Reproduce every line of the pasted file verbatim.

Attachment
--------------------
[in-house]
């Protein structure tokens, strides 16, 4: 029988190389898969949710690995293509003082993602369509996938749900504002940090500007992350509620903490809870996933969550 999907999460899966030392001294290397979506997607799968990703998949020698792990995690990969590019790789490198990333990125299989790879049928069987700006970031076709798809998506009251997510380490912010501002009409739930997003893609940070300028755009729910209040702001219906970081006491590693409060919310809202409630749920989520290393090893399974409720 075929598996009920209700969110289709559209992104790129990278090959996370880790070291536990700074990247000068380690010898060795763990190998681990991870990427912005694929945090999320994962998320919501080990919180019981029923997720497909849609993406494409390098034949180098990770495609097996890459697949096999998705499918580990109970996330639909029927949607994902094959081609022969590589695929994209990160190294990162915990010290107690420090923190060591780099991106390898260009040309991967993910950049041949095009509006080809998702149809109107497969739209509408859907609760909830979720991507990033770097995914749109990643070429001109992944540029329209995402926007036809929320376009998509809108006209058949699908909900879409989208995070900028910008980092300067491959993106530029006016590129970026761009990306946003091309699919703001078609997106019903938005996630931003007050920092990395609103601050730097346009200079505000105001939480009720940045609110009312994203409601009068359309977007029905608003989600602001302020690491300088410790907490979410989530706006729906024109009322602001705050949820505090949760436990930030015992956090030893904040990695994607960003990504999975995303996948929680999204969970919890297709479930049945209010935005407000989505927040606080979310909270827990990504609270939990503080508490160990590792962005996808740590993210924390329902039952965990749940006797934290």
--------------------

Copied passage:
[in-house]
């Protein structure tokens, strides 16, 4: 029988190389898969949710690995293509003082993602369509996938749900504002940090500007992350509620903490809870996933969550 999907999460899966030392001294290397979506997607799968990703998949020698792990995690990969590019790789490198990333990125299989790879049928069987700006970031076709798809998506009251997510380490912010501002009409739930997003893609940070300028755009729910209040702001219906970081006491590693409060919310809202409630749920989520290393090893399974409720 075929598996009920209700969110289709559209992104790129990278090959996370880790070291536990700074990247000068380690010898060795763990190998681990991870990427912005694929945090999320994962998320919501080990919180019981029923997720497909849609993406494409390098034949180098990770495609097996890459697949096999998705499918580990109970996330639909029927949607994902094959081609022969590589695929994209990160190294990162915990010290107690420090923190060591780099991106390898260009040309991967993910950049041949095009509006080809998702149809109107497969739209509408859907609760909830979720991507990033770097995914749109990643070429001109992944540029329209995402926007036809929320376009998509809108006209058949699908909900879409989208995070900028910008980092300067491959993106530029006016590129970026761009990306946003091309699919703001078609997106019903938005996630931003007050920092990395609103601050730097346009200079505000105001939480009720940045609110009312994203409601009068359309977007029905608003989600602001302020690491300088410790907490979410989530706006729906024109009322602001705050949820505090949760436990930030015992956090030893904040990695994607960003990504999975995303996948929680999204969970919890297709479930049945209010935005407000989505927040606080979310909270827990990504609270939990503080508490160990590792962005996808740590993210924390329902039952965990749940006797934290």